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Bobby and the A-bomb Factory is the personal account of a child’s early years in 50’s and early 60’s america. A sober style, at ease with short-cuts and edifying contrasts, is not the least of this little opus’ qualities.
In particular, Myers’ parti-pris of contextualising his story by colliding two among america’s most foundational adventures, namely the development of a nuclear force that can destroy humanity and the eradication of Indian nations, works very well. These historical events of momentous proportions serve as bitter yet enlightening backdrop to some key moments in the history of the Myers familly, living through their middle-class life, framed by suburbia and mormonism. There is neither happiness nor sadness there, but small reflections on religion, dealing with psychological and social wastelands, and the difficulties for a child to find a meanignful place in his environment.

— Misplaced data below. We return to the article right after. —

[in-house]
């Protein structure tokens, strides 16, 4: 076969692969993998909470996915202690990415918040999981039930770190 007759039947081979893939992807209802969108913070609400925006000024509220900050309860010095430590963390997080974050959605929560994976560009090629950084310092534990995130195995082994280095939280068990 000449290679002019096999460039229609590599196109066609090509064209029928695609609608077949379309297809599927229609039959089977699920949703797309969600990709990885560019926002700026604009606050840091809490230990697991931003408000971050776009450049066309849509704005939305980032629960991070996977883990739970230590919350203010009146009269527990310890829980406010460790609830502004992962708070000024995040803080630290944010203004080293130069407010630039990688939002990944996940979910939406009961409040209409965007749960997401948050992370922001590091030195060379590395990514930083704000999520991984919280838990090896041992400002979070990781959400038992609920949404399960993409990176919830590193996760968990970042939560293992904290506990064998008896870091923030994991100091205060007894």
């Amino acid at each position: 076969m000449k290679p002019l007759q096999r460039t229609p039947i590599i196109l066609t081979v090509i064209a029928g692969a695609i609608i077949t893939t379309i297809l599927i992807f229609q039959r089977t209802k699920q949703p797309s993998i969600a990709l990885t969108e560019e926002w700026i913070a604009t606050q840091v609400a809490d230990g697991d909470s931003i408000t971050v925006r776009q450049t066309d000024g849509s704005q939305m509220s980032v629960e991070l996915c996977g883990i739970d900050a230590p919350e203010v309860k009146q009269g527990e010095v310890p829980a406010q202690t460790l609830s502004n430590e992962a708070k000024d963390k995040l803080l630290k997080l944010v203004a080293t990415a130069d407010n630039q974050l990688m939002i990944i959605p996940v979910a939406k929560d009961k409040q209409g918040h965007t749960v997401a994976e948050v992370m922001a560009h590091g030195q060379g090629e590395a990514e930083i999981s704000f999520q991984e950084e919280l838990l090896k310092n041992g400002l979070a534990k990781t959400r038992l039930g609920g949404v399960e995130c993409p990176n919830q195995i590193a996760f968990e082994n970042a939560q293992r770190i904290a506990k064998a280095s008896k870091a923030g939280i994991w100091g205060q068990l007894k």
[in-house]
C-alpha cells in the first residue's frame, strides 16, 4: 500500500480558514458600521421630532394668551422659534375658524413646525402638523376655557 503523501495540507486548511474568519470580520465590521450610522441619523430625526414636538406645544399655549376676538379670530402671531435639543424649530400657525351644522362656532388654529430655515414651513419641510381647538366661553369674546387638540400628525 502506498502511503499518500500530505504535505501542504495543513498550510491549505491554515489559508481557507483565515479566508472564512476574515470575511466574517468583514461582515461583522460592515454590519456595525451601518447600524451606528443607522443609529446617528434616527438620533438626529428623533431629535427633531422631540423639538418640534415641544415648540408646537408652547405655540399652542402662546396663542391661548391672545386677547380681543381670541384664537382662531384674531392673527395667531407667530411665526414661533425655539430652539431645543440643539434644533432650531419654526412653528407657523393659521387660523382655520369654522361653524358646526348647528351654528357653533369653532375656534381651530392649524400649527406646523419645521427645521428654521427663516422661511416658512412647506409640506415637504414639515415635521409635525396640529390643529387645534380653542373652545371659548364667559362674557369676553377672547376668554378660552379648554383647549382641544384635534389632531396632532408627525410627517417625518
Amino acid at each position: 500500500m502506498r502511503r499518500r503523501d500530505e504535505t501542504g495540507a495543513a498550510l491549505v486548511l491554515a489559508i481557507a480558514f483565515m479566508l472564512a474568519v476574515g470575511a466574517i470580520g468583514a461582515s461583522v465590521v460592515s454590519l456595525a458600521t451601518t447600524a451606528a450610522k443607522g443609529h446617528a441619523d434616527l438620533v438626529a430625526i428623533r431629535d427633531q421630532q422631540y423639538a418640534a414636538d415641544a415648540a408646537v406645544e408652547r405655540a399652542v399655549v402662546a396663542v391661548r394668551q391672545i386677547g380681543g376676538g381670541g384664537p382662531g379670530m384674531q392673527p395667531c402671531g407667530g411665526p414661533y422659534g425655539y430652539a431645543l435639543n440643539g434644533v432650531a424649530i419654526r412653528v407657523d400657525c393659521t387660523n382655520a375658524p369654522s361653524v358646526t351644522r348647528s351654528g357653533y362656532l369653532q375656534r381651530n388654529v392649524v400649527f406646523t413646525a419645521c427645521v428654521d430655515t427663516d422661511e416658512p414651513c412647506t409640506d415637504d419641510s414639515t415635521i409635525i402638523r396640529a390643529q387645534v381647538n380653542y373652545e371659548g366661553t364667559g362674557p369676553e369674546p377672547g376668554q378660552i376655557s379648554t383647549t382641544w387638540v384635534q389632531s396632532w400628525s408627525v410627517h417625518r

By small touches, with a real talent for segueing into edifying historical anecdotes that provide a je ne sais quoi of extra meaning, of relatedness, to this little story of a rather disturbed yet gifted child, Myers manages to universalise his story. We’re involved, not so much because we identify with this slightly weird kid in this dull environment (though some will), but precisely because we realise how the meaning that most of us like to give to our lives can also derive contemplatively a posteriori from situating ourselves in a context, a history, of our chosing.
It’s an unpretentious and atlernatively lively, contemplative, educative and enlightening fast read.